It's interesting how after TV has killed radio, and online video streaming has killed TV, radio is making a comeback and even giving streaming a run for its money in terms of quality and quantity.
But it's not exactly radio, it's its online offspring, the podcast.
Media Always Changes
People used to tune in to their radio sets for different things: news, radio plays, music, conversations, and many other aural forms of media. But when TV came along, it became the primary source of information and entertainment. Rod Serling, who used to be a famous radio personality before eventually creating the 60's TV show "The Twilight Zone," once said that instead of competing with television, radio aimed downward. Nowadays, whenever we listen to the radio it's more often a sequence of either pop songs and news reports interrupted by ads.
The same is increasingly becoming true for television. TV programs also offered news and entertainment, but the latter had many forms: sitcoms, soap operas, game shows, sports, among many others. Cable channels even introduced prestige television, TV shows with movie-level budgets and production values. But like radio, TV eventually stopped trying with the advent of streaming. Increasingly, those who are looking for quality programming and for something new to watch are turning to Netflix, Amazon, and other similar platforms. Meanwhile, free TV is just stuck with the news, reboots and re-runs, interrupted by ads.
Podcasts Stay the Same
But as streaming becomes more and more popular, so too does podcasting. While podcasting has been around since the early days of dial-up internet, it is experiencing a renaissance today as many celebrities, influencers, content creators, even politicians and CEOs are embracing the medium and either guesting on or starting their own podcast.
Much like radio, podcasts are primarily, if not exclusively, made for audio consumption. But unlike radio, podcasts are not bound by traditional time limits except those the hosts and producers set themselves. Unlike radio or TV stations, podcast channels are not concerned with squeezing in what gets more listeners and viewers to entice advertisers. Rather, podcast companies prioritize enabling more and more creators to make their programs: the more kinds of programs they offer, the more kinds of people will tune in.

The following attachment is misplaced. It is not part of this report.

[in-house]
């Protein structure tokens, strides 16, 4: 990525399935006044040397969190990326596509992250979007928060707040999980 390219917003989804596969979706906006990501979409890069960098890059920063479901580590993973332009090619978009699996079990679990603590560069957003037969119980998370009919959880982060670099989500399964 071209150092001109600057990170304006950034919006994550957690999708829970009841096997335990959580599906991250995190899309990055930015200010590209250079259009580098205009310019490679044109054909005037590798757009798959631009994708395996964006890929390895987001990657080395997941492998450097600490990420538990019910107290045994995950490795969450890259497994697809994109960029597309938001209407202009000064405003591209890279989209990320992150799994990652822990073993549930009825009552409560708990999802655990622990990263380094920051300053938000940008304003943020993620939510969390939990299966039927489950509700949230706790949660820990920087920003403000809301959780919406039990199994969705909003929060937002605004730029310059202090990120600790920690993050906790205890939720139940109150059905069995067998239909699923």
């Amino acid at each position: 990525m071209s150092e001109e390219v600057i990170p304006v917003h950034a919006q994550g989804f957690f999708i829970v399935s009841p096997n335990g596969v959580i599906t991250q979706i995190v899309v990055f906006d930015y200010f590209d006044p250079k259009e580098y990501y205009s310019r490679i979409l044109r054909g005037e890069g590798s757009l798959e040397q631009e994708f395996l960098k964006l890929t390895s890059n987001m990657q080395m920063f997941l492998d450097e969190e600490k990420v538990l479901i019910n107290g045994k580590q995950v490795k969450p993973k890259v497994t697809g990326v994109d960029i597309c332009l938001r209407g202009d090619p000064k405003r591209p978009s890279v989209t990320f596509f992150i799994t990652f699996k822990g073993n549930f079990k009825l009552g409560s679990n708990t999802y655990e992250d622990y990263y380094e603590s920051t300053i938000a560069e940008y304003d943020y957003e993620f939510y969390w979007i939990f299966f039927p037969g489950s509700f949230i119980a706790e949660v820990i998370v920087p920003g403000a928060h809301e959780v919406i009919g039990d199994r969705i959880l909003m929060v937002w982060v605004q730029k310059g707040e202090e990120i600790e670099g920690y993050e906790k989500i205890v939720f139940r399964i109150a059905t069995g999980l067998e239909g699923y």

Rarely do podcasts get cancelled. In fact, it is more up to the host whether or not a podcast goes on. It is this kind of freedom in creation and content that entices many storytellers, documentarians, interviewers, and other media practitioners to switch to podcasting. This freedom is also why many podcasts have stayed on for many years now and have gathered a growing community of listeners throughout those years.
But Why Start A Podcast?
Changes in the media landscape may give one an idea that it is new technology that kills old media. But really, it is when the older platforms stop trying that it becomes obsolete.
There are always people who would want to watch or listen to anything interesting and thought-provoking. Whether it's a sketch comedy show or a conversation or a celebrity or influencer building their personal brand, everyone has something to say. And because people long for connections, there will always be people who will listen.
Anyone can make a podcast because it is a medium that encourages everyone who has something to share to make one. And if you need help on the production side, there are podcast production companies who specialize in the technical side of things so you can focus on your content and message.
Podcasting services help you record quality audio, lay down background tracks, and even edit out portions you want to delete. More importantly, these podcast platforms help you find your audience and build a community of listeners who value your creations and your voice.
We are living in an age where creating content and creating connections are more possible than ever. If you have something to say, even just to find out if it is worth saying, there is no reason for you not to try podcasting.
More people may be listening than you thought.